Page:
Worth a glance #9

by reestheskin on 07/03/2015

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US schooling. Includes a view nice lines: The claim speaks volumes about the low status of education, which (along with politics) is the only profession where lack of experience can be a credential instead of a flaw; and, the one-room schoolhouse of the nineteenth century was “the best school we ever had.

Textbook pricing and the naivety of academic economists here. Via Stephen Downes

Here’s What Will Truly Change Higher Education: Online Degrees That Are Seen as Official. I agree, at least re certification— that is where one battle must be fought (just look at the farce of medical degrees across the world, or even within the EU). I haven’t read the book.

In 1958, Walter Reuther, a powerful US union leader was taken on a tour of a newly automated Ford Motor plant. “Aren’t you worried about how you’re going to collect union dues from all these machines?” Response: “The thought that occurred to me,” Mr Reuther replied, “was how are you going to sell cars to these machines?” Steve Johnson.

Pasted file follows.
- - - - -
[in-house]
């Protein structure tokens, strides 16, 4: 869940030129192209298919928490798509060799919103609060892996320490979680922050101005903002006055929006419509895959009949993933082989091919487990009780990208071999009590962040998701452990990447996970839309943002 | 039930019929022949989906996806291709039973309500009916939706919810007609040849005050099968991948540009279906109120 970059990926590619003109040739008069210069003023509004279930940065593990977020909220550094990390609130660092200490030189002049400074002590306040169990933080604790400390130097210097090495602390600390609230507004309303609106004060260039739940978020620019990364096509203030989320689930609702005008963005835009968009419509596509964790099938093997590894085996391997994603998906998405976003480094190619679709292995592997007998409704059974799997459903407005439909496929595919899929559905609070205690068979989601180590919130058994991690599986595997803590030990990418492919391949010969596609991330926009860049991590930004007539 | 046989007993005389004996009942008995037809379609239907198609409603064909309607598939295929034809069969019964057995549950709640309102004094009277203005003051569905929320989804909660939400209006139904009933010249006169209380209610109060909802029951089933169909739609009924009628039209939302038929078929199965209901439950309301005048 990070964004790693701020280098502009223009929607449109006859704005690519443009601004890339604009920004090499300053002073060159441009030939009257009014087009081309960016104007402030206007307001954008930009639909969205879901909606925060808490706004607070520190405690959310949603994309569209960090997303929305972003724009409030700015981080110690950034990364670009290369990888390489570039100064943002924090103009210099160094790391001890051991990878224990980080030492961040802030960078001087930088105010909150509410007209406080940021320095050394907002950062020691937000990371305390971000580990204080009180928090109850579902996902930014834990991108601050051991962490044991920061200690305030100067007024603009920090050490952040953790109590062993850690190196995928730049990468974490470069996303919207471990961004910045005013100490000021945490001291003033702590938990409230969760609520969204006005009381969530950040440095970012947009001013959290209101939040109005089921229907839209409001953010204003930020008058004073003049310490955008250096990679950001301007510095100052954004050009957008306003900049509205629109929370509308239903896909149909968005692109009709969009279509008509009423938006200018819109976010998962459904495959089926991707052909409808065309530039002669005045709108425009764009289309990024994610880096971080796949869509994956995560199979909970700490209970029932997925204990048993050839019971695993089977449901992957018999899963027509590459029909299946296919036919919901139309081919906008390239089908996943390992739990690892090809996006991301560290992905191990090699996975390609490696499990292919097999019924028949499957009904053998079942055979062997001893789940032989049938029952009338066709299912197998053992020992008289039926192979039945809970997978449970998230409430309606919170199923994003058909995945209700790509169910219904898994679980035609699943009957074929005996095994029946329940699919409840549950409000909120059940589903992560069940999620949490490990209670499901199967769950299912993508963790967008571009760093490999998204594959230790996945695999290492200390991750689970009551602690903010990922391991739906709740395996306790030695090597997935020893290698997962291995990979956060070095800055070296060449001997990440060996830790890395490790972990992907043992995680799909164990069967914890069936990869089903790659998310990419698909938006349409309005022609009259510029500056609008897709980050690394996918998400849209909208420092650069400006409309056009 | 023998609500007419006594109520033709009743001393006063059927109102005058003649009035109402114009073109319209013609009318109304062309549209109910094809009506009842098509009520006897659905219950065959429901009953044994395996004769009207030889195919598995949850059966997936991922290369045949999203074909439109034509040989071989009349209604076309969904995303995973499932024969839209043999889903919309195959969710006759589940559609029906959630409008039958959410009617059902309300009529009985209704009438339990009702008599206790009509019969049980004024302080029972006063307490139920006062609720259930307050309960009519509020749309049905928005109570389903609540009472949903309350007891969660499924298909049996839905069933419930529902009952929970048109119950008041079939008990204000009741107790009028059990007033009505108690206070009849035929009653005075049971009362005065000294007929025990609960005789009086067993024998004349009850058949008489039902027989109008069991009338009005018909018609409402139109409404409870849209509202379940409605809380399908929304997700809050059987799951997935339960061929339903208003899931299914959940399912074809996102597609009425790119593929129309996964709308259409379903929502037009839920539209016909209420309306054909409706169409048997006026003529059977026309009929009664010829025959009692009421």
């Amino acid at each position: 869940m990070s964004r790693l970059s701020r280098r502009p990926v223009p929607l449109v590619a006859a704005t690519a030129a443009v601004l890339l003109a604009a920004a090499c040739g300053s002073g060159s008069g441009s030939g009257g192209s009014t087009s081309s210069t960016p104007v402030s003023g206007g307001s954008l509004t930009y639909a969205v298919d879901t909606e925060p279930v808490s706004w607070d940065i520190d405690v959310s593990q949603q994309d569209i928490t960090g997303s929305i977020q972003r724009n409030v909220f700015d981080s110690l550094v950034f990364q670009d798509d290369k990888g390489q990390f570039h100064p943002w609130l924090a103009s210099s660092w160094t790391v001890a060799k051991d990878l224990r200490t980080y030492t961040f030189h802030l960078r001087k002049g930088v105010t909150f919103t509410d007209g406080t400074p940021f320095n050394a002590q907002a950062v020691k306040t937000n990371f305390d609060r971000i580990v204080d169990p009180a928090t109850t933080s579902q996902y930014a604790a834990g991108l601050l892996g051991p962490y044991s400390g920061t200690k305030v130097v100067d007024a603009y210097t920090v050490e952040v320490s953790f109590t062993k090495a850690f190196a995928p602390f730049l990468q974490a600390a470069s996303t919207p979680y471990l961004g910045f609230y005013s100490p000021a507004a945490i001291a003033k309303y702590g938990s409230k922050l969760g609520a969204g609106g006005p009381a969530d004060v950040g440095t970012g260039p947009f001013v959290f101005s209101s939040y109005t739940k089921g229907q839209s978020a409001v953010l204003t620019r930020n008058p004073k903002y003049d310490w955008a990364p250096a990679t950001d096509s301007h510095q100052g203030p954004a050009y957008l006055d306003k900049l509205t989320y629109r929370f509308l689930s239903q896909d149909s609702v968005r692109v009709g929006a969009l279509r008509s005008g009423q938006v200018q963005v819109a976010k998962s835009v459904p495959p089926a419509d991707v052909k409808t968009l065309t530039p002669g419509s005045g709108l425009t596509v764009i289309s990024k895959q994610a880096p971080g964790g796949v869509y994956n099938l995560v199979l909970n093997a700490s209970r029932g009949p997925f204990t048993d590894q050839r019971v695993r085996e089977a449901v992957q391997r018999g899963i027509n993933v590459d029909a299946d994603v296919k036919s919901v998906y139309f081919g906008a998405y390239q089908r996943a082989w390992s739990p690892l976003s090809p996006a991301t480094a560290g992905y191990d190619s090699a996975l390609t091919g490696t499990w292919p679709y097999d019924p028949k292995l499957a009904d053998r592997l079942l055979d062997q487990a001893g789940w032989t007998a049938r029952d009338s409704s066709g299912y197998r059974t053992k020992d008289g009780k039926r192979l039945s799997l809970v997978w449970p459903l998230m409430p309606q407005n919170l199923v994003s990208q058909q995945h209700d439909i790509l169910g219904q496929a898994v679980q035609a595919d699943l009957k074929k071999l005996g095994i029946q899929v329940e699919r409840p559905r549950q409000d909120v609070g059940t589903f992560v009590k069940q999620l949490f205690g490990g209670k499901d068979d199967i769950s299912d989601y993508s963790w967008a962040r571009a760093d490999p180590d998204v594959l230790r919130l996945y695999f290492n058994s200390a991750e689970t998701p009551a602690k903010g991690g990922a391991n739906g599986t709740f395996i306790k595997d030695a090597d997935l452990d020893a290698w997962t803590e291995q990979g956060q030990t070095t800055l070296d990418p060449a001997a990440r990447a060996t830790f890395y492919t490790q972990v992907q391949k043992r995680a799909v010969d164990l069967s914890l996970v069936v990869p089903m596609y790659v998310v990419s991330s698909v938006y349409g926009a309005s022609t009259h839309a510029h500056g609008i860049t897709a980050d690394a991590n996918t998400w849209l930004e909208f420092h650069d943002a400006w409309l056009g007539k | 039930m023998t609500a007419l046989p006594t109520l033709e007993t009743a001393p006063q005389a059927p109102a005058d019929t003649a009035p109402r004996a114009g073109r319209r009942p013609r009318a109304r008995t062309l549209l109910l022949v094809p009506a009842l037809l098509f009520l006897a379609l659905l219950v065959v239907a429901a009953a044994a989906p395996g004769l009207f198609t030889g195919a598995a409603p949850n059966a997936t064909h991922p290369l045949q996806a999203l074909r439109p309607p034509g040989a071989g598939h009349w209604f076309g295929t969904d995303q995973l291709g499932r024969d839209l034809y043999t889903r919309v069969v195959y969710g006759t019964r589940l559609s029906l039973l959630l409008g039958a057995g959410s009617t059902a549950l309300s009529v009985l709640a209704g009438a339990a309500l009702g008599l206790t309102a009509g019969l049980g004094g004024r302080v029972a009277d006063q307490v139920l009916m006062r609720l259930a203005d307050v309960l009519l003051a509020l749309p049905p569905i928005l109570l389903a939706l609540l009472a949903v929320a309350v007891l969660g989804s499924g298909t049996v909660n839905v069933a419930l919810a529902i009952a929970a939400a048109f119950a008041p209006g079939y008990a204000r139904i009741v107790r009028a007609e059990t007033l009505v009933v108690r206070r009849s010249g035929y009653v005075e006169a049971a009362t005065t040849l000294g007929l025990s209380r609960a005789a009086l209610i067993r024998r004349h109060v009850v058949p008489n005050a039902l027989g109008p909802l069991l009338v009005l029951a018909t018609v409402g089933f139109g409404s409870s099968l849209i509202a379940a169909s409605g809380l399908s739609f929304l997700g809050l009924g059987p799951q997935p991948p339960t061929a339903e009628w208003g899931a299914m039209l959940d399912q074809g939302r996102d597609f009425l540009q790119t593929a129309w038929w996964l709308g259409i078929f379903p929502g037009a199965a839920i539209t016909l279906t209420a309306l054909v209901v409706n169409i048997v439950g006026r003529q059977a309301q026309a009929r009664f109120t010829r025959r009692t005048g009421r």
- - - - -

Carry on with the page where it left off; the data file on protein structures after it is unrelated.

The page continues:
OA and academic publishing. I still think the real issue is that publication is increasingly no longer about sharing discovery, but an accounting mechanism — and a way to make money or at least employ people.

Medicine’s dysfunctional research system here and here‘What do readers think? Do these constant reversals on everyday questions make consumers wary of science in general? ’Yes, is the only sane answer.

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